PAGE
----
October 3, 2007
Dan Keating, life-long Irish republican and patron of Republican Sinn Féin has died today after a short illness. he was 105 years old.
Keating, born on January 2, 1902 and raised in the townland of Ballygamboon, Castlemaine, County Kerry, received his education in local schools, including the Christian Brothers’ School in Tralee. Tralee was also the place where Keating did his apprenticeship. During this time he became a skillful Gaelic football player in his native Kerry.
Dan Keating joined Fianna Éireann in 1918. In 1920, during the Irish War of Independence, he joined the Boherbee B Company, 3rd Battalion, 1st Kerry Brigade, Irish Republican Army. On 21 April 1921, Royal Irish Constabulary Constable Denis O’ Loughlin was shot dead in Knightly public house in Tralee. Keating, Jimmy O’Connor and Percy Hanafin were suspected of the killing, and were forced to go on the run. On 1 June Keating was involved in an ambush between Castlemaine and Milltown which claimed the lives of 5 RIC men. On 10 July, a day before the truce between the IRA and British forces, Keating’s unit was involved in a gun battle with the British Army near Castleisland. This confrontation resulted in the deaths of four British soldiers and five IRA Volunteers.
Keating opposed the 1921 Anglo-Irish Treaty and fought on the Republican side in the Irish Civil War. He was involved in operations in counties Kerry, Limerick, and Tipperary, before his column was arrested by Free State Forces. Keating spent seven months in Portlaoise Prison and the Curragh Prison before being released in March 1923.
Keating remained an IRA member for many years after the Civil War. He was arrested several times during the thirties on various charges. He remained active in the IRA in Kerry, and was part of an IRA squad which attempted to assassinate the Irish fascist leader Eoin O’Duffy on his way to a rally in Tralee in 1933. Keating was active in England as O/C of London IRA during the 1939/1940 IRA bombing campaign. After giving the London Special Branch the slip he managed to return to Ireland only to find himself imprisoned once again in the Curragh internment camp, although this time it was his former comrade Éamon de Valera who had ordered his incarceration.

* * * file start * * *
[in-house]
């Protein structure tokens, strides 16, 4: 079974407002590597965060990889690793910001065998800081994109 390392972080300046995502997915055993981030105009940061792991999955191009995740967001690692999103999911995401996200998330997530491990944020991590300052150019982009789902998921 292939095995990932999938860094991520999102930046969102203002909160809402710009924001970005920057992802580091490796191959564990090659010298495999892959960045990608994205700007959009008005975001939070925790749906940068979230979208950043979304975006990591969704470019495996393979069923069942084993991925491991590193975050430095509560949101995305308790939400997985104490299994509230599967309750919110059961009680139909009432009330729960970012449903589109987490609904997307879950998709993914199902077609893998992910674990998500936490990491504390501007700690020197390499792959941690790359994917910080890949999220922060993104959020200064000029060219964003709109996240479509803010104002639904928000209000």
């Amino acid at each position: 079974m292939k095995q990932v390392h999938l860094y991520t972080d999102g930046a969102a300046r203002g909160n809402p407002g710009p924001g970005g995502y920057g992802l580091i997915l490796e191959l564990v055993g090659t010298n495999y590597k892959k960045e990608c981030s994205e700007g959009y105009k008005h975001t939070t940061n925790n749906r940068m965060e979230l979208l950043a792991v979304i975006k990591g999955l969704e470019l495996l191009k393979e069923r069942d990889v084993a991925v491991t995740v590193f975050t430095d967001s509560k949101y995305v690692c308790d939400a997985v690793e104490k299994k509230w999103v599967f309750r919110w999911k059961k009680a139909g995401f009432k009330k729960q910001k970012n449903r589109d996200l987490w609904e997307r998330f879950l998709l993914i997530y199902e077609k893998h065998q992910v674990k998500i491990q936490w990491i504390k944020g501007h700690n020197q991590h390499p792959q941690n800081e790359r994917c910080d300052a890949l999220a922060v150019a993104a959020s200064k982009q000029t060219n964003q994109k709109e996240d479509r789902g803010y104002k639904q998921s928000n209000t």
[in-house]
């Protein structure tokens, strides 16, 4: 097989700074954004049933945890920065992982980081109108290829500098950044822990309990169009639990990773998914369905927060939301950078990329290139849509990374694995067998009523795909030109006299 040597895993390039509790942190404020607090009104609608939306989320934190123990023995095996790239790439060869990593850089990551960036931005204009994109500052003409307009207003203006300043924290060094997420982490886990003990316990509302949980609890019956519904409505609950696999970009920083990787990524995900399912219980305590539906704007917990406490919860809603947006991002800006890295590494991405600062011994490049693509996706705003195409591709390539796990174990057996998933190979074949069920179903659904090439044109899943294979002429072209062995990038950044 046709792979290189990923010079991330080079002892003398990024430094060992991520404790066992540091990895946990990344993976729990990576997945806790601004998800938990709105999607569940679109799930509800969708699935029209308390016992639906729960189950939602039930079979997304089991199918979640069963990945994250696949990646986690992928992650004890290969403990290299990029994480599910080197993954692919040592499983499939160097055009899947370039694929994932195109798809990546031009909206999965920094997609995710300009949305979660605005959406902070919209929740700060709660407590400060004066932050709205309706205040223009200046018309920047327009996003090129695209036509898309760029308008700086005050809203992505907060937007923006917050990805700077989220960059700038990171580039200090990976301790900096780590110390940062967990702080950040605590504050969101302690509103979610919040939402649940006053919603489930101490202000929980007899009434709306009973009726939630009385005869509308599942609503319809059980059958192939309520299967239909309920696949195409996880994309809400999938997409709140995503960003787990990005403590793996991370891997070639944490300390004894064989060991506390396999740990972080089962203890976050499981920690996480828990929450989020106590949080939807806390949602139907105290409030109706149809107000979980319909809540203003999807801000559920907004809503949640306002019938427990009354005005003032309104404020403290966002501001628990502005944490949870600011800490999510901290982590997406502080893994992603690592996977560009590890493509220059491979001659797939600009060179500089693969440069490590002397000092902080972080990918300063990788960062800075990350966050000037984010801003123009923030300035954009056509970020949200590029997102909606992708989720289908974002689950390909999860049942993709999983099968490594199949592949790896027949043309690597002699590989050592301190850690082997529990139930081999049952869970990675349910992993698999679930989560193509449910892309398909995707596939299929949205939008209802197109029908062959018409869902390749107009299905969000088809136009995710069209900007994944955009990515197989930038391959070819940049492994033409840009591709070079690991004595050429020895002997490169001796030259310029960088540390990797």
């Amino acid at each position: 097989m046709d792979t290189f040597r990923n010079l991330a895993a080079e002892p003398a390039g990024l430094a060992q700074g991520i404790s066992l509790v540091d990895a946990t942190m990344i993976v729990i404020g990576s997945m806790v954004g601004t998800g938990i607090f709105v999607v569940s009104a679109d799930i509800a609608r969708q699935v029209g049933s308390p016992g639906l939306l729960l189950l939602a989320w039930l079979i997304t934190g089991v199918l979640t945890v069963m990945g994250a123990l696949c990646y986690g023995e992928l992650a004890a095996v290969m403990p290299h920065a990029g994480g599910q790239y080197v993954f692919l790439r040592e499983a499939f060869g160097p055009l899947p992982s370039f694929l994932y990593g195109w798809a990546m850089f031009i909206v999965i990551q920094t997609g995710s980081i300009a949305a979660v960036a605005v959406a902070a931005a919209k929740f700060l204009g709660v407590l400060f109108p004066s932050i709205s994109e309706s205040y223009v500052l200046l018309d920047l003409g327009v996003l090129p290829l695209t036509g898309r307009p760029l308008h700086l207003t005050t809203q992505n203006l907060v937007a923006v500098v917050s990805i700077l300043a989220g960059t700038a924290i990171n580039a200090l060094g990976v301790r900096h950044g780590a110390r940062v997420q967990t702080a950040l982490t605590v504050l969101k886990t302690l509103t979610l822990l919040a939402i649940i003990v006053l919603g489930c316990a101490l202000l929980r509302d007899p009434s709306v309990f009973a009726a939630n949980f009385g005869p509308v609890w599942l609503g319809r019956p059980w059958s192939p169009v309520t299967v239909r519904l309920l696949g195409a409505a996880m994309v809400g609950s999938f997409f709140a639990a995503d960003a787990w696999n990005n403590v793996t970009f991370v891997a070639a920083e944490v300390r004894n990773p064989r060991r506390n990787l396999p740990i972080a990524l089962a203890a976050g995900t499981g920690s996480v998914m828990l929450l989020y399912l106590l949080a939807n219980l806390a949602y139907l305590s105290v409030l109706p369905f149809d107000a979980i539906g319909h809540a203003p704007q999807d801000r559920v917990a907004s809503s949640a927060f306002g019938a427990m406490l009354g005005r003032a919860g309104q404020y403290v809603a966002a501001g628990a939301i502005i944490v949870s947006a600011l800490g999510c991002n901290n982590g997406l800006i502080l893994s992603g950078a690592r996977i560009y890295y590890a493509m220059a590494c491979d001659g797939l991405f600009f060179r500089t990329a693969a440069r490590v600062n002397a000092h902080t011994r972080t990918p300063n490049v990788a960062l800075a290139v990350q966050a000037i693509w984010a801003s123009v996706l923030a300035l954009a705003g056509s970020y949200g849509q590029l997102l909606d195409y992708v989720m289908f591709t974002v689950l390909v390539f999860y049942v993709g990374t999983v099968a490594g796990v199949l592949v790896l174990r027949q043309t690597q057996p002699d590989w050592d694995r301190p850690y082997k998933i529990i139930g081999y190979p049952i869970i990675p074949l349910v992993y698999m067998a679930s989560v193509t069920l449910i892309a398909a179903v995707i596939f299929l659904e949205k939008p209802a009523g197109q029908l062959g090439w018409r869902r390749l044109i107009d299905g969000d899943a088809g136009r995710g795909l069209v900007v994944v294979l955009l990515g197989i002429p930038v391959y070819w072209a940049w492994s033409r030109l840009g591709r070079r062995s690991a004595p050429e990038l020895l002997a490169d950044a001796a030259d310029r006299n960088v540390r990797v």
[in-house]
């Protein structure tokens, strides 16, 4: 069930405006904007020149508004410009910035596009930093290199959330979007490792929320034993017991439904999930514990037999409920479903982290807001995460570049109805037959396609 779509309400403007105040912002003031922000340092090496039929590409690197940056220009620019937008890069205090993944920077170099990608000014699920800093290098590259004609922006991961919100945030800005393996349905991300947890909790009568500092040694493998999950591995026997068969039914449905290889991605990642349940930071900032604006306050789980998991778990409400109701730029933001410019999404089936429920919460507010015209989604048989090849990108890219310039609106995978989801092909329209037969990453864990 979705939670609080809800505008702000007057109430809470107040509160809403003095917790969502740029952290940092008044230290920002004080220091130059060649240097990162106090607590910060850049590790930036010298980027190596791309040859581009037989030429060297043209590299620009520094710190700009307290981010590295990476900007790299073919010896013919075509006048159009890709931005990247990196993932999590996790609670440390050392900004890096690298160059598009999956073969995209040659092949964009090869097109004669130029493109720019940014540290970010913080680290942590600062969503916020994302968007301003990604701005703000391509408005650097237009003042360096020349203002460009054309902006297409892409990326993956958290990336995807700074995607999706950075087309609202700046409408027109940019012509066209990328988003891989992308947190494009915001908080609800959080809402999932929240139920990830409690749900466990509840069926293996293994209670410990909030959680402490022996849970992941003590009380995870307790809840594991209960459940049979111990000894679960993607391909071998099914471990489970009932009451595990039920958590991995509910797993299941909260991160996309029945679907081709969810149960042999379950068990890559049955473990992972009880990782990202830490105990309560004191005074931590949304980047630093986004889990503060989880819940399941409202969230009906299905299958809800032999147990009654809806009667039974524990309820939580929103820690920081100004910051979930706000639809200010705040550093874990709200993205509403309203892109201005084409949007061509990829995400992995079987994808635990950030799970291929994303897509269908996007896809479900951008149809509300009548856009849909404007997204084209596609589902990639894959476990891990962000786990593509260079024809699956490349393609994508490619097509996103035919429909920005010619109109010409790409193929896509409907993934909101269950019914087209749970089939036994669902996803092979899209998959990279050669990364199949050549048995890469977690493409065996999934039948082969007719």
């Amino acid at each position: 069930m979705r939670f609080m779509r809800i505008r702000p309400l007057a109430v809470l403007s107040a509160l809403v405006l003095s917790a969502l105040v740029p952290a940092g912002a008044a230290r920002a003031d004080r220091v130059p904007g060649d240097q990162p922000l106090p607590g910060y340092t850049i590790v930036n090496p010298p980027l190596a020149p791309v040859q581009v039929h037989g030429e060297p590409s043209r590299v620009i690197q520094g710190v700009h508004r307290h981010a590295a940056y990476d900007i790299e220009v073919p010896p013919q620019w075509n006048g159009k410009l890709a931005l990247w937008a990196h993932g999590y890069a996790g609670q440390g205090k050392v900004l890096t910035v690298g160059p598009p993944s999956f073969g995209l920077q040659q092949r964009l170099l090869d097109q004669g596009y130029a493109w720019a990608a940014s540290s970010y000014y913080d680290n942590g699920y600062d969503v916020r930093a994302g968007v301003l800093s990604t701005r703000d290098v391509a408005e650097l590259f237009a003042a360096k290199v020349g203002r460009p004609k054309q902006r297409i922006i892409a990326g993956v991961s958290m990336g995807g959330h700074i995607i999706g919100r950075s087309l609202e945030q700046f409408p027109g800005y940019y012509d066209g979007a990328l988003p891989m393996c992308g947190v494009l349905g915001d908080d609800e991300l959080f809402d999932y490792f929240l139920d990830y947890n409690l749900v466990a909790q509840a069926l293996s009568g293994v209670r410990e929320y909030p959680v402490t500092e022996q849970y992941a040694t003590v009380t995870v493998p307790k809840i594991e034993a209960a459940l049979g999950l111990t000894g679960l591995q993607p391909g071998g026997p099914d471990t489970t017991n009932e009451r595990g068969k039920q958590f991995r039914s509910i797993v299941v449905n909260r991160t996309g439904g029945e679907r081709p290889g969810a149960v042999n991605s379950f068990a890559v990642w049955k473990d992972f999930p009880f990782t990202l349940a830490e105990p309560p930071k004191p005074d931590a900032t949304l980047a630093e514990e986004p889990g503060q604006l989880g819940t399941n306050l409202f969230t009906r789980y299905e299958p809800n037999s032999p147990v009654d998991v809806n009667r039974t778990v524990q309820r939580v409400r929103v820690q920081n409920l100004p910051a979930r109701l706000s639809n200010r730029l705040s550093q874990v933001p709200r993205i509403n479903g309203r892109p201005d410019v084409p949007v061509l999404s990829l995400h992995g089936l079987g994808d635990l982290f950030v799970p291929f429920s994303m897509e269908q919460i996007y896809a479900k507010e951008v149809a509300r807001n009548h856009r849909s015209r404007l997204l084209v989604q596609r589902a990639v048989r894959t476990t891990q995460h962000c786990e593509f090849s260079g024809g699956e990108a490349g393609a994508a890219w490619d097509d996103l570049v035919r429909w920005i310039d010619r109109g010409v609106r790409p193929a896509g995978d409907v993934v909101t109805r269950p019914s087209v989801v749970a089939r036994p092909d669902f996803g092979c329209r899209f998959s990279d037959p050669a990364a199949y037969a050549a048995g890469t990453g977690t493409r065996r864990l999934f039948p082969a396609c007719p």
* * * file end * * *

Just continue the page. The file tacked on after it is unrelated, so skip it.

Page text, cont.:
Dan Keating subsequently returned to Dublin and worked as a barman in several public houses and was also a trade union activist. He retired and returned to his native Ballygamboon, Kerry in 1978. He remained a militant republican to the end having left Sinn Fein in 1986 when it voted to end its ban on taking seats in the Irish parliament. Soon after Keating joined Republican Sinn Féin, which was led by a former IRA chief of staff Ruairí Ó Brádaigh, and when US fund raiser and former IRA gun-runner George Harrison died in November 2004, Keating became patron of that organization.
Up until his death he refused to accept a state pension because he considered the 26-county Republic of Ireland an illegitimate state which usurped the 1916 Irish Republic. In 2002 he refused the state’s standard €2,500 award to centenarians from president Mary McAleese.*
* Taken from Wikinews and other sources.